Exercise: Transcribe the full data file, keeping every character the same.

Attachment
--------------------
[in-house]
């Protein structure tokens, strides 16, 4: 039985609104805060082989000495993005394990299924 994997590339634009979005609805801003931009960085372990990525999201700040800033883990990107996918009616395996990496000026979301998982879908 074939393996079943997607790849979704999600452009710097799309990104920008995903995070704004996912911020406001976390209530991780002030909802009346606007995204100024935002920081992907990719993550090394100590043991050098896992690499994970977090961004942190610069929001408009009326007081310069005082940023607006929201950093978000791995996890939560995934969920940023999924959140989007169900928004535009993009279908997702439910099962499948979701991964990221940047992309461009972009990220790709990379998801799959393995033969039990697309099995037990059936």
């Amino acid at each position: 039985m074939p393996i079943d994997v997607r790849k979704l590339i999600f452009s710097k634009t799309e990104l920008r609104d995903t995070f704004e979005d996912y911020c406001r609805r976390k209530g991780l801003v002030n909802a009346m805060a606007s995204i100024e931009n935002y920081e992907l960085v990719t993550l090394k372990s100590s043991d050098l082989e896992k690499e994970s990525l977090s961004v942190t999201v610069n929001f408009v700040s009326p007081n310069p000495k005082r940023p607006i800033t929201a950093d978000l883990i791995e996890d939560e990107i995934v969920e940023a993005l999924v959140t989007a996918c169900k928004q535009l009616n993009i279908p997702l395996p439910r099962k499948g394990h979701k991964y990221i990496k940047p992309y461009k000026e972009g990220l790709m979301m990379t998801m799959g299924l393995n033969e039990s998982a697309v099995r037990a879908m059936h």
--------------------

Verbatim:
[in-house]
């Protein structure tokens, strides 16, 4: 039985609104805060082989000495993005394990299924 994997590339634009979005609805801003931009960085372990990525999201700040800033883990990107996918009616395996990496000026979301998982879908 074939393996079943997607790849979704999600452009710097799309990104920008995903995070704004996912911020406001976390209530991780002030909802009346606007995204100024935002920081992907990719993550090394100590043991050098896992690499994970977090961004942190610069929001408009009326007081310069005082940023607006929201950093978000791995996890939560995934969920940023999924959140989007169900928004535009993009279908997702439910099962499948979701991964990221940047992309461009972009990220790709990379998801799959393995033969039990697309099995037990059936």
């Amino acid at each position: 039985m074939p393996i079943d994997v997607r790849k979704l590339i999600f452009s710097k634009t799309e990104l920008r609104d995903t995070f704004e979005d996912y911020c406001r609805r976390k209530g991780l801003v002030n909802a009346m805060a606007s995204i100024e931009n935002y920081e992907l960085v990719t993550l090394k372990s100590s043991d050098l082989e896992k690499e994970s990525l977090s961004v942190t999201v610069n929001f408009v700040s009326p007081n310069p000495k005082r940023p607006i800033t929201a950093d978000l883990i791995e996890d939560e990107i995934v969920e940023a993005l999924v959140t989007a996918c169900k928004q535009l009616n993009i279908p997702l395996p439910r099962k499948g394990h979701k991964y990221i990496k940047p992309y461009k000026e972009g990220l790709m979301m990379t998801m799959g299924l393995n033969e039990s998982a697309v099995r037990a879908m059936h």